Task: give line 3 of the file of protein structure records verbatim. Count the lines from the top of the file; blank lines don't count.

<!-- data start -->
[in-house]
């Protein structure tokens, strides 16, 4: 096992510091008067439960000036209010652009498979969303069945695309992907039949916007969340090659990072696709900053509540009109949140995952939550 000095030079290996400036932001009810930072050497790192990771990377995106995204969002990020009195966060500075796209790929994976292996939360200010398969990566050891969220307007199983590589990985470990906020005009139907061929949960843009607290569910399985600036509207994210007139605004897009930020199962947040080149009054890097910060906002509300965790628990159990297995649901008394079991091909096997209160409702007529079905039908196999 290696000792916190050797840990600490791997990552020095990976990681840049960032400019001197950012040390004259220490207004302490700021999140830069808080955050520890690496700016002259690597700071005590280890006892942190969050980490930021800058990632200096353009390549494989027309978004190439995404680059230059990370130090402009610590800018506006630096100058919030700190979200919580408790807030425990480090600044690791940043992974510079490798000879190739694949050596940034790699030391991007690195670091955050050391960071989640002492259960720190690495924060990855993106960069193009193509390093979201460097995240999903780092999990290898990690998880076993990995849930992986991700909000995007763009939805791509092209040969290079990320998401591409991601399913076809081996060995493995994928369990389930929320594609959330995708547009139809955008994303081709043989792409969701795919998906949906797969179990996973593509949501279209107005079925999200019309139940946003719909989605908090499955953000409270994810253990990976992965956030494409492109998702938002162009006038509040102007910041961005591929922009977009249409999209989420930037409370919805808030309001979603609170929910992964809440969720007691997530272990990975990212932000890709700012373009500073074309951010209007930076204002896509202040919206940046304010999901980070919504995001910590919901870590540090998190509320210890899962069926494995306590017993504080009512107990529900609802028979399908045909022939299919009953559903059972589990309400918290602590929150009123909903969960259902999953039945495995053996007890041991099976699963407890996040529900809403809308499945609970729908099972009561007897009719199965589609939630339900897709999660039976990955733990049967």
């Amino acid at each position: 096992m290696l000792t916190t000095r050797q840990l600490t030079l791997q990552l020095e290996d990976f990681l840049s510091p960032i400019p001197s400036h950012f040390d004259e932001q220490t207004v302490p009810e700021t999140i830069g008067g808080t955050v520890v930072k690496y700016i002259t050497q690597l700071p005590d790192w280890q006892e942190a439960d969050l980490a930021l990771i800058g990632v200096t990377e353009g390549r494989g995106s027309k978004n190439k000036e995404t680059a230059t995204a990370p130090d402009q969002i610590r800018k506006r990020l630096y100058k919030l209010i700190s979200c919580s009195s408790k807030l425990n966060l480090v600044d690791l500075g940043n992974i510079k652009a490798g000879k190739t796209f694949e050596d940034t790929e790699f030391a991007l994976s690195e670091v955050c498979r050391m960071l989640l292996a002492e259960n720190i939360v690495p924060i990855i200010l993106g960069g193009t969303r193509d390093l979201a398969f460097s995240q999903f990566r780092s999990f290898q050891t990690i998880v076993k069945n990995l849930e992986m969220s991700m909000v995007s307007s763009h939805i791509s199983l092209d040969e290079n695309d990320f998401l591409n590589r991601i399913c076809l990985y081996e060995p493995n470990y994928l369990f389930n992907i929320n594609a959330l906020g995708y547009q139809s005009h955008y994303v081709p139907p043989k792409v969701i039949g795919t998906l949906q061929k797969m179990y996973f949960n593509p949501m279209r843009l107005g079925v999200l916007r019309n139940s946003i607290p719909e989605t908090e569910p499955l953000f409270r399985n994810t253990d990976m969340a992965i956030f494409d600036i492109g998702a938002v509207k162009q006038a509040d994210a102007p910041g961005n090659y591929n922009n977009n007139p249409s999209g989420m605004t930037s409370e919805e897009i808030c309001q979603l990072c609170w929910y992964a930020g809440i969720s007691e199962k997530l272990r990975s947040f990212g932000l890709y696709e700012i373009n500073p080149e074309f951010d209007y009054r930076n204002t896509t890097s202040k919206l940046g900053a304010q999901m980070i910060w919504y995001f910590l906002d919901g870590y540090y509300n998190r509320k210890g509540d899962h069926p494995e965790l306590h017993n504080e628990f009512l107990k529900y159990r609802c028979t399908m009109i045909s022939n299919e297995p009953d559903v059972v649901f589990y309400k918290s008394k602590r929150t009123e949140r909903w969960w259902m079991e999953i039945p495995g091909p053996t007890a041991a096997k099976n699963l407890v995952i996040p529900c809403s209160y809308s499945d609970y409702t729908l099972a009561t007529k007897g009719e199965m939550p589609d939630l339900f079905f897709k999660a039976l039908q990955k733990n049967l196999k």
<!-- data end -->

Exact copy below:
């Amino acid at each position: 096992m290696l000792t916190t000095r050797q840990l600490t030079l791997q990552l020095e290996d990976f990681l840049s510091p960032i400019p001197s400036h950012f040390d004259e932001q220490t207004v302490p009810e700021t999140i830069g008067g808080t955050v520890v930072k690496y700016i002259t050497q690597l700071p005590d790192w280890q006892e942190a439960d969050l980490a930021l990771i800058g990632v200096t990377e353009g390549r494989g995106s027309k978004n190439k000036e995404t680059a230059t995204a990370p130090d402009q969002i610590r800018k506006r990020l630096y100058k919030l209010i700190s979200c919580s009195s408790k807030l425990n966060l480090v600044d690791l500075g940043n992974i510079k652009a490798g000879k190739t796209f694949e050596d940034t790929e790699f030391a991007l994976s690195e670091v955050c498979r050391m960071l989640l292996a002492e259960n720190i939360v690495p924060i990855i200010l993106g960069g193009t969303r193509d390093l979201a398969f460097s995240q999903f990566r780092s999990f290898q050891t990690i998880v076993k069945n990995l849930e992986m969220s991700m909000v995007s307007s763009h939805i791509s199983l092209d040969e290079n695309d990320f998401l591409n590589r991601i399913c076809l990985y081996e060995p493995n470990y994928l369990f389930n992907i929320n594609a959330l906020g995708y547009q139809s005009h955008y994303v081709p139907p043989k792409v969701i039949g795919t998906l949906q061929k797969m179990y996973f949960n593509p949501m279209r843009l107005g079925v999200l916007r019309n139940s946003i607290p719909e989605t908090e569910p499955l953000f409270r399985n994810t253990d990976m969340a992965i956030f494409d600036i492109g998702a938002v509207k162009q006038a509040d994210a102007p910041g961005n090659y591929n922009n977009n007139p249409s999209g989420m605004t930037s409370e919805e897009i808030c309001q979603l990072c609170w929910y992964a930020g809440i969720s007691e199962k997530l272990r990975s947040f990212g932000l890709y696709e700012i373009n500073p080149e074309f951010d209007y009054r930076n204002t896509t890097s202040k919206l940046g900053a304010q999901m980070i910060w919504y995001f910590l906002d919901g870590y540090y509300n998190r509320k210890g509540d899962h069926p494995e965790l306590h017993n504080e628990f009512l107990k529900y159990r609802c028979t399908m009109i045909s022939n299919e297995p009953d559903v059972v649901f589990y309400k918290s008394k602590r929150t009123e949140r909903w969960w259902m079991e999953i039945p495995g091909p053996t007890a041991a096997k099976n699963l407890v995952i996040p529900c809403s209160y809308s499945d609970y409702t729908l099972a009561t007529k007897g009719e199965m939550p589609d939630l339900f079905f897709k999660a039976l039908q990955k733990n049967l196999k």